READ MORE
  • AUSTRALIA

    Where's Australia's Trump and Sanders?

    • Jeff Sparrow
    • 30 June 2016
    8 Comments

    Last week Sam Newman said he'd been approached to run for mayor in Melbourne on a 'Donald Trump-like anti-political correctness platform'. The announcement raised an interesting question: where's the Trump, or Sanders for that matter, in the Australian election? Richard Di Natale has articulated a vision of the Greens as 'the natural home of progressive mainstream Australian voters', yet we might equally say that he embraced politics-as-usual just as politics-as-unusual began to manifest everywhere.

    READ MORE
  • AUSTRALIA

    The moral conundrum of casting a vote on 2 July

    • Frank Brennan
    • 10 June 2016
    46 Comments

    Sadly, the major political parties have forfeited any claim to govern in their own right because they have caused such disillusionment among so many voters about other policy issues with strong moral overtones. Any voter impressed with Pope Francis' encyclical Laudato Si' or inspired by his visits to asylum seekers on the islands of Lampedusa and Lesbos could not blithely vote for either of the major parties, without first determining how to place some continuing political and moral pressure on them.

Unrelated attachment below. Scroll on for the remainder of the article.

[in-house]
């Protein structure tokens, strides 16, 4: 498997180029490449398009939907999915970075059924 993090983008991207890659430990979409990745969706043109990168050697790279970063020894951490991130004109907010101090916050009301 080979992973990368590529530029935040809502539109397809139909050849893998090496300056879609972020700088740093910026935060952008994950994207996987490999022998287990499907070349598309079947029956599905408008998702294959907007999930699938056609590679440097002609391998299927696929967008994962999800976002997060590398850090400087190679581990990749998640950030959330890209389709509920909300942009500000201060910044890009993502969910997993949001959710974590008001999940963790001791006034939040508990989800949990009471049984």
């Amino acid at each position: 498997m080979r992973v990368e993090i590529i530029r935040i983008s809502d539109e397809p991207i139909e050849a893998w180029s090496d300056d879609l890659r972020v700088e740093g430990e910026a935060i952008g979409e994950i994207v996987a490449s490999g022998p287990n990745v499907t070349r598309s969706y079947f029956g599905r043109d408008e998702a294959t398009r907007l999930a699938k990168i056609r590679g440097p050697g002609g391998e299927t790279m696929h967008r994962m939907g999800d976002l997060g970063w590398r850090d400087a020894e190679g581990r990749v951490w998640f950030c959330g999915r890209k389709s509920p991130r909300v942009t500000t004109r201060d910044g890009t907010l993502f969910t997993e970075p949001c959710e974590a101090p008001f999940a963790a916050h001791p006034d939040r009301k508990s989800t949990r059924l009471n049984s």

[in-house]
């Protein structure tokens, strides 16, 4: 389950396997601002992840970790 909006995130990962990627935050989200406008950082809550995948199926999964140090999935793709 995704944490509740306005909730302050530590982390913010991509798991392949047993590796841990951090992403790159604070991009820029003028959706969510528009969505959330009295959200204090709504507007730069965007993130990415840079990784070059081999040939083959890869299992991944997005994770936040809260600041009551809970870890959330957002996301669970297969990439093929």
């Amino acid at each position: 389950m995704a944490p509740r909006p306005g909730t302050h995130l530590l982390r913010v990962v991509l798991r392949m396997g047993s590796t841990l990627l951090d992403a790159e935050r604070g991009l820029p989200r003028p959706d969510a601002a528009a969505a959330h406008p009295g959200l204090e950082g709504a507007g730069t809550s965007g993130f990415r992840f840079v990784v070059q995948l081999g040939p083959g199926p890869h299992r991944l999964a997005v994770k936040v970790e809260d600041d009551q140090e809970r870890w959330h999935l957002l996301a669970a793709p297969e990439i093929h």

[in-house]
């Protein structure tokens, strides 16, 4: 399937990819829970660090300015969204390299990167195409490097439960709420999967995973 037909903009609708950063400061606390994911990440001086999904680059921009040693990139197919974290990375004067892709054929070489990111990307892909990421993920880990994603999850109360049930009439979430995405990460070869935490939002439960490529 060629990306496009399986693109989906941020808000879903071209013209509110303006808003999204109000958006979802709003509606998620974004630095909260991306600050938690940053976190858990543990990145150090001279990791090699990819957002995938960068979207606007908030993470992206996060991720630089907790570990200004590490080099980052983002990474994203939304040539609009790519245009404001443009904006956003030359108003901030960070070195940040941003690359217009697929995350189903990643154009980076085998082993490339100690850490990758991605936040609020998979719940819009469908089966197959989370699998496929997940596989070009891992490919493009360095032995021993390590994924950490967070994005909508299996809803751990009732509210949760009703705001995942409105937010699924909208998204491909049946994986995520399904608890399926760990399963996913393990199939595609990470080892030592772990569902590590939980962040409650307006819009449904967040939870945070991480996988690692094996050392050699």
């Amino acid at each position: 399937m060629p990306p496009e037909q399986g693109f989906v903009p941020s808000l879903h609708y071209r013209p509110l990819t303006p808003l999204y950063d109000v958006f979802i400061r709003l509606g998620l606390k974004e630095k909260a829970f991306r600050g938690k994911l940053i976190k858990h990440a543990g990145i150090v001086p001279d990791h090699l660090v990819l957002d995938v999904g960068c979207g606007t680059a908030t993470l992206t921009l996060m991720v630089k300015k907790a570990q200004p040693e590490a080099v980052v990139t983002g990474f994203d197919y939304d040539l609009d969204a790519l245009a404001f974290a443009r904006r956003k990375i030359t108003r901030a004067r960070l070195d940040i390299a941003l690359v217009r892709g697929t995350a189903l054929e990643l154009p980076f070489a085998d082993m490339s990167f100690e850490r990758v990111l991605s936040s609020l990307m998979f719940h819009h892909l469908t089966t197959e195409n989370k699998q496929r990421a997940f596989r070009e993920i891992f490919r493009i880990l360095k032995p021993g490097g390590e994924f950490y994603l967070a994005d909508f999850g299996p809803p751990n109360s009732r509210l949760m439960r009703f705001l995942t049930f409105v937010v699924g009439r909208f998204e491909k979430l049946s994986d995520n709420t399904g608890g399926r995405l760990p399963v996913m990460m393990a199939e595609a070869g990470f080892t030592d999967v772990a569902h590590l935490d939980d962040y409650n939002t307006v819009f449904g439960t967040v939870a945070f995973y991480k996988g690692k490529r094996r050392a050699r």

READ MORE
  • AUSTRALIA

    There's no shame in minority government

    • John Warhurst
    • 31 May 2016
    16 Comments

    When the big parties condemn the idea of a hung parliament it is just self-interest, as when both Malcolm Turnbull and Bill Shorten expressed their horror at the prospect of any sort of alliance with the Greens. It was surprising that Shorten missed the opportunity to defend the legacy of the Gillard government, a successful minority government which executed a considerable legislative program. If he allows 2007-13 to be portrayed as disaster years it will hurt his chances of becoming prime minister.

    READ MORE
  • AUSTRALIA

    Greens' senate reform spin is sweetened nonsense

    • Binoy Kampmark
    • 23 March 2016
    19 Comments

    The idea that these laws are, as Twomey writes, 'more conducive to representing the genuine choice of the people in electing their Senate' is untrue. It is a view expressed by Greens leader Senator Richard Di Natale, who suggested 'the Senate that's delivered after the next election is the one people vote for'. What these voting reforms actually serve to do is give the false impression of eliminating manipulation while diluting Australia's political base in favour of monochrome party politics.